First cycle
degree courses
Second cycle
degree courses
Single cycle
degree courses
School of Economics and Political Science
EUROPEAN STUDIES
Course unit
ECONOMIC HISTORY OF EUROPEAN INTEGRATION
EPP5070268, A.A. 2017/18

Information concerning the students who enrolled in A.Y. 2017/18

Information on the course unit
Degree course Second cycle degree in
EUROPEAN STUDIES
SP1866, Degree course structure A.Y. 2013/14, A.Y. 2017/18
N0
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Degree course track Common track
Number of ECTS credits allocated 6.0
Type of assessment Mark
Course unit English denomination ECONOMIC HISTORY OF EUROPEAN INTEGRATION
Department of reference Department of Political Science, Law, and International Studies
Mandatory attendance No
Language of instruction English
Branch PADOVA
Single Course unit The Course unit can be attended under the option Single Course unit attendance
Optional Course unit The Course unit can be chosen as Optional Course unit

Lecturers
Teacher in charge LUCIA COPPOLARO SPS/06

ECTS: details
Type Scientific-Disciplinary Sector Credits allocated
Core courses SPS/06 History of International Relations 6.0

Mode of delivery (when and how)
Period Second semester
Year 1st Year
Teaching method frontal

Organisation of didactics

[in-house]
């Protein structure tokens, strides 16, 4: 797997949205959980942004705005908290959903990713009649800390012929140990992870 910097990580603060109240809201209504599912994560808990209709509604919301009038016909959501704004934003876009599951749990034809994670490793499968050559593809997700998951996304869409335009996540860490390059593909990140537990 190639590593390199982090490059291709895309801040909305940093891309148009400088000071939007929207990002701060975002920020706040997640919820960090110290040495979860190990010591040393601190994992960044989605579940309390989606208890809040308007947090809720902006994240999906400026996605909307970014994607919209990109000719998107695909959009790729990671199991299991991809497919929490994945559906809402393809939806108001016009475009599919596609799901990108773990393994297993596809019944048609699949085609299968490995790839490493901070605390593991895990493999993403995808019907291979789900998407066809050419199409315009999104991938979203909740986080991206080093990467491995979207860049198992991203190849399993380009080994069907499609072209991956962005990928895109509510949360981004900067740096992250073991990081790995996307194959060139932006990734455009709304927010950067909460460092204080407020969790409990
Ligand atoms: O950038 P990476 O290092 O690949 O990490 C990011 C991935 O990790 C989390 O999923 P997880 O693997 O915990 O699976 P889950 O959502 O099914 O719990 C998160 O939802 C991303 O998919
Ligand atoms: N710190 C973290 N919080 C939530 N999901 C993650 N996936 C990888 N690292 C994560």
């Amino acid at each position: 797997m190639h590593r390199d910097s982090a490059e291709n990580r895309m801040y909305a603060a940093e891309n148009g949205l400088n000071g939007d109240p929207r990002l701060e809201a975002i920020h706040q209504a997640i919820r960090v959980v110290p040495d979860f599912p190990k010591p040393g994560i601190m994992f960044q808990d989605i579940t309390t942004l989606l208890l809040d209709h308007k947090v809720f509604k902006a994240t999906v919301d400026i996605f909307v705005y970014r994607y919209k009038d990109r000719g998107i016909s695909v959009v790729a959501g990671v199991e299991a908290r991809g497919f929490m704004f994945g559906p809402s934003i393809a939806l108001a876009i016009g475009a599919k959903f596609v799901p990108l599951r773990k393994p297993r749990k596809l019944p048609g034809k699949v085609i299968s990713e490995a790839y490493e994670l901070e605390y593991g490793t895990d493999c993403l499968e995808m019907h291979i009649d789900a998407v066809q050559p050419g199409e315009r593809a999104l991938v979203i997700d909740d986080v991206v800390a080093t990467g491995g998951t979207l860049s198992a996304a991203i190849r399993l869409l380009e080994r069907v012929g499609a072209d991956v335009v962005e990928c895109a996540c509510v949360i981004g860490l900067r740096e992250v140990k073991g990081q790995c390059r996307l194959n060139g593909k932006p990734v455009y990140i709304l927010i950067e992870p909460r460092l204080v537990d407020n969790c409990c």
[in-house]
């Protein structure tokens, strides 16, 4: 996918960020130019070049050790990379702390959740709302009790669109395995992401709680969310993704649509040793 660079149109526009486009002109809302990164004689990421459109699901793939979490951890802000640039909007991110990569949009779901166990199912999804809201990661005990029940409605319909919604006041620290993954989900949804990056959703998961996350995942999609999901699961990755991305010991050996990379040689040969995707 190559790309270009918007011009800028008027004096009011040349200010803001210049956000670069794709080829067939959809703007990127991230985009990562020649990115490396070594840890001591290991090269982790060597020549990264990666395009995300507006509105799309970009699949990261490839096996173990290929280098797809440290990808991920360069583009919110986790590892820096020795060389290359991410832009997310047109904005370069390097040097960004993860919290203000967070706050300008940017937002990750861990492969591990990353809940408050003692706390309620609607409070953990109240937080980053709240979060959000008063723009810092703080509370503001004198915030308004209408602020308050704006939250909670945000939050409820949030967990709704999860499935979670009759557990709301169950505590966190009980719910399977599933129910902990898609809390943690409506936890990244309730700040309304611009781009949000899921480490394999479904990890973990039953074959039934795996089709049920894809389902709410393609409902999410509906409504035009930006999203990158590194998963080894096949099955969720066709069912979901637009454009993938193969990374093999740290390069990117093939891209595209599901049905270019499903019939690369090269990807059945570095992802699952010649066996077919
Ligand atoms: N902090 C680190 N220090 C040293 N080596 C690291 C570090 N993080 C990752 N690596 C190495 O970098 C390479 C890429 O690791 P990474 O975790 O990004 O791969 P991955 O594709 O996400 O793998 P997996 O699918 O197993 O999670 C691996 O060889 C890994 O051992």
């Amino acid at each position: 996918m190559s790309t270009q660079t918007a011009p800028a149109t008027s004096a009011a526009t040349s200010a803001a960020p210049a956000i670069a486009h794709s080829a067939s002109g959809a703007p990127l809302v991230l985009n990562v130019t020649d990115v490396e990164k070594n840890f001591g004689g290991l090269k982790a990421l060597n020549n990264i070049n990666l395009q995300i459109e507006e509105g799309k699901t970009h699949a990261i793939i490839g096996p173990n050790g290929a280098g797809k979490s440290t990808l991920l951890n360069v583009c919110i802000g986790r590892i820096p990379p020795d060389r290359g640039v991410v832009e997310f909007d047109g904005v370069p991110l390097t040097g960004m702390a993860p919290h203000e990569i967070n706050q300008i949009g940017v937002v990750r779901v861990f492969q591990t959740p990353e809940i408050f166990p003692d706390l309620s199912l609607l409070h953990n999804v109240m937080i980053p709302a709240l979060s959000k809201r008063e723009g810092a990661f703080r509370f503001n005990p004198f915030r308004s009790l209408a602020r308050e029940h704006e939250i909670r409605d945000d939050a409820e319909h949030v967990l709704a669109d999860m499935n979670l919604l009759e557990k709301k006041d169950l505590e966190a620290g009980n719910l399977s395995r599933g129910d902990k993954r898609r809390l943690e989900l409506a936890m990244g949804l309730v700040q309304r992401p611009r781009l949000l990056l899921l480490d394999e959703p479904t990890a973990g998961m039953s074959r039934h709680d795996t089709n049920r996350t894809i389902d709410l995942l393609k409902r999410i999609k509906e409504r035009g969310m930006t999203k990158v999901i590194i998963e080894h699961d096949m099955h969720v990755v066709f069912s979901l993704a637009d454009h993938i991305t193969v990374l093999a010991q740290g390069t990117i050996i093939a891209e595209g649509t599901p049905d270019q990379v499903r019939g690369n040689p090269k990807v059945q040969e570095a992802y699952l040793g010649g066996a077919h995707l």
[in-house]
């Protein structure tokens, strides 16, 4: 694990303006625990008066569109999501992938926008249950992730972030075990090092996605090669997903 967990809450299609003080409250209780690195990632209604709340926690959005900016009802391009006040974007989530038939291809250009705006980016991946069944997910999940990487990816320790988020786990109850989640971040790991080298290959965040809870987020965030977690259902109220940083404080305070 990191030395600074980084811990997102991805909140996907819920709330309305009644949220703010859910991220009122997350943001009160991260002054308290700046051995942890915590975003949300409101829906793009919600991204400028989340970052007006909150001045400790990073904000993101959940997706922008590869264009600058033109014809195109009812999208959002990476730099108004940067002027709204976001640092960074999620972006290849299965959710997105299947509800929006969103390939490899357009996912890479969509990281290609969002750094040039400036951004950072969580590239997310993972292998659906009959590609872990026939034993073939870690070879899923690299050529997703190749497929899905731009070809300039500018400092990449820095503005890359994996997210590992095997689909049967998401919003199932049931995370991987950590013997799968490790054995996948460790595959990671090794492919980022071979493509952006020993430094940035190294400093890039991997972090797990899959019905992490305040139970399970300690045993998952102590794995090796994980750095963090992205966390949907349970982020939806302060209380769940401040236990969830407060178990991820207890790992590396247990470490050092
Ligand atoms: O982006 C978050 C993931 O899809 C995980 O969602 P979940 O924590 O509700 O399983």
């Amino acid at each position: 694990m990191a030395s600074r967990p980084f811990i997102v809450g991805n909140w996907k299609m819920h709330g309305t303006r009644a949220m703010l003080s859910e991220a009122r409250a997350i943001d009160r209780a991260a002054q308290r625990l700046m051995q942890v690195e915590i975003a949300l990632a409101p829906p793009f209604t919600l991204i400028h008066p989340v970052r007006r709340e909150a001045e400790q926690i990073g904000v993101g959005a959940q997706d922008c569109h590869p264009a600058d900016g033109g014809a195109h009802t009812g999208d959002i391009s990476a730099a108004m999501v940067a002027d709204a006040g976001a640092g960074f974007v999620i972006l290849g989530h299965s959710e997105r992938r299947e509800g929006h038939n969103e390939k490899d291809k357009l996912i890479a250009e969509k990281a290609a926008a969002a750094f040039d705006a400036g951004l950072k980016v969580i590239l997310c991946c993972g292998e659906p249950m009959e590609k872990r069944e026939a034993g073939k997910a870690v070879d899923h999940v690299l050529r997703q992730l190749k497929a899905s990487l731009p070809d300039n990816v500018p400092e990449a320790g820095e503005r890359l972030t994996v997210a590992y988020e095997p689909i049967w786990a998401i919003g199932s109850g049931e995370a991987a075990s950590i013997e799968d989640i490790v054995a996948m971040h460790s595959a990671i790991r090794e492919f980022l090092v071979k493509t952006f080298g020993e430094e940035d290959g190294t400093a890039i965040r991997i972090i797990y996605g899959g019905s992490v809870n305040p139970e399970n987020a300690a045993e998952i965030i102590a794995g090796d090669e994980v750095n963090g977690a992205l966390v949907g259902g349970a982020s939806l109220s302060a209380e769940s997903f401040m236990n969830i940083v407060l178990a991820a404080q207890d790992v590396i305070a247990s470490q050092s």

Type of hours Credits Hours of
teaching
Hours of
Individual study
Shifts
Lecture 6.0 45 105.0 No turn

Calendar
Start of activities 26/02/2018
End of activities 01/06/2018

Examination board
Examination board not defined

Syllabus
Prerequisites: There are no formal prerequisites for enrolment in this course.
Target skills and knowledge: The course will allow students to grasp the origin and the main characteristics of the economic integration of Europe and to critically discuss the current development of the EU. Becoming familiar with the economic history of the European integration will enable students to better understand the Euro crisis, the stance of the EU in international relations and in the global economy.

Beyond learning about the economic history of the European integration, students will acquire or improve a set of skills that will be useful in their future career. Students will be required to work in groups as well as on their own, present their work and ideas to an audience, read and comprehend large amounts of information and reproduce it in broad or fine detail according to a given amount of time. These activities will help students to enhance their public speaking abilities, elaborate and present their own analysis and commit to deadlines.
Examination methods: Twenty minutes presentation on an assigned topic: 25% of grade.